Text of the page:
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The ‘Faint Heartbeat’ Exchange: AOC Corners Powell On Phillips Curve Implications For ‘Modern’ Policymaking

"Modern policy making considerations." With an emphasis on "modern".

"Modern policy making considerations." With an emphasis on "modern".
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17 comments on “The ‘Faint Heartbeat’ Exchange: AOC Corners Powell On Phillips Curve Implications For ‘Modern’ Policymaking

  1. mfn says:

    I like that young congressperson. She’s going places.

  2. Pyrognosis says:

    I wish she and Justin Amash could start collaborating on actual policy so the good parts can survive and the bad parts join the dustbin of the Chavez model.

    • Harvey Darrow Cotton says:

      Yeah, there is so much a Democratic Socialist and a Tea Party Republican can agree on. It is such a natural fit it is a wonder people argue about politics at all. Everybody likes teh good parts, and nobody wants to be an embargoed Third World petro-state.

  3. Ria says:

    AOC is obviously bright and rightly points out that the Phillips curve for now at least belongs in the dustbin of history. The curve always had a problem and like many economic theories is far better in academia than in practice. The problem with the left wing of the Democratic Party is that they often want pretty radical change quickly which scares the public. Health care is a prime example. A reasonable approach would be to broaden medicare to 50 years old, broaden Medicaid as well, and up and make health care universal over a short period for the rest of the public. That does not mean medicare for all, but it does mean every American gets covered and the cost is at least subsidized based on income. A great use of a VAT which can be made mildly progressive if done correctly. The public is ready for universal health care, just not medicare for all…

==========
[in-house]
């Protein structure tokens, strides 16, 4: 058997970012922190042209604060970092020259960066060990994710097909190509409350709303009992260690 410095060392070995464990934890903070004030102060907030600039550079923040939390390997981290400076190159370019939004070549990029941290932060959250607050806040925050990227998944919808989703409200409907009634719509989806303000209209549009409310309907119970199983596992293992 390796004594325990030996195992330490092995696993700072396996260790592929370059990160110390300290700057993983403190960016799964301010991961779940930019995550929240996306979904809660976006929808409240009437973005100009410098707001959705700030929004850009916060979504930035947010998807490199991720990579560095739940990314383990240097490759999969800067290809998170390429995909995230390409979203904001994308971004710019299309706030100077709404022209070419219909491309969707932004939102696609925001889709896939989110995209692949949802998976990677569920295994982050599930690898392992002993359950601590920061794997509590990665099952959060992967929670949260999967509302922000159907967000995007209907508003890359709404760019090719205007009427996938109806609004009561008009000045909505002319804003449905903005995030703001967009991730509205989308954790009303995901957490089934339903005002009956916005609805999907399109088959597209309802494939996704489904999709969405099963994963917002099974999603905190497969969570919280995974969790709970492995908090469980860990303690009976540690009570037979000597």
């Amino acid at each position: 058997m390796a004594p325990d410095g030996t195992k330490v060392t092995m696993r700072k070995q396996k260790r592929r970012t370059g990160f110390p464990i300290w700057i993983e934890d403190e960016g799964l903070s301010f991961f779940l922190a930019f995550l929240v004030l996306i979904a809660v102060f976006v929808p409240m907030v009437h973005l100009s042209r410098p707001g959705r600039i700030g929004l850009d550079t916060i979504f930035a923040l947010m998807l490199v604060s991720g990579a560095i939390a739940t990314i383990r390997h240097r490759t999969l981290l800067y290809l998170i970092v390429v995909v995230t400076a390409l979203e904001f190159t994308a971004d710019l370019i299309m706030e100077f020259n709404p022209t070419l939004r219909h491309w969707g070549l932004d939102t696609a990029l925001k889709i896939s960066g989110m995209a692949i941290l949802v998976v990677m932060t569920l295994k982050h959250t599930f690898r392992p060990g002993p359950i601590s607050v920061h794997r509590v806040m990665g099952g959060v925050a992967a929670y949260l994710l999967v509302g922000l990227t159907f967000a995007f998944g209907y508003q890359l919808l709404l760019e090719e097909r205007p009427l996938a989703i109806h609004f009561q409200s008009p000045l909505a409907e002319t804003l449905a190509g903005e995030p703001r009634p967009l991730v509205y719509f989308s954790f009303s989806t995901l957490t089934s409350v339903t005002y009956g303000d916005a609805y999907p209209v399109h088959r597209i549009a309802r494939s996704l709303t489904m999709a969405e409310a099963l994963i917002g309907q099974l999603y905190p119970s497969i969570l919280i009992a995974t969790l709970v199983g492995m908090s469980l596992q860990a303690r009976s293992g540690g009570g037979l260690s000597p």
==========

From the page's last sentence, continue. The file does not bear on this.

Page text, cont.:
4. PaulMiller says:

    Considering that the U.S. already funds any and all wars with trillions, pays for my medicare and social security without full funding, provides a variety of public assistance for food and shelter, subsidizes various industries, mining and agriculture with inadequate tax revenue, one may already conclude that Monetary Money Theory is a proven actual practice.

    My concern is that the recognition of the above will have a deleterious effect on our culture. I expect that ambition, industriousness, responsibility and risk acceptance will be somewhat diminished on the whole. My brief travels through European countries that are socialistic shows me the contrary: People still are industrious, responsible, etc. But in this country, changing our culture from pioneers and rugged individualists, to the 32-hour work week, never-get-fired, retire at 55, 6 weeks of vacation model, may be too much, too fast.

    I’m wrong about a lot of things, and I hope I am wrong about this,too. MMT is here.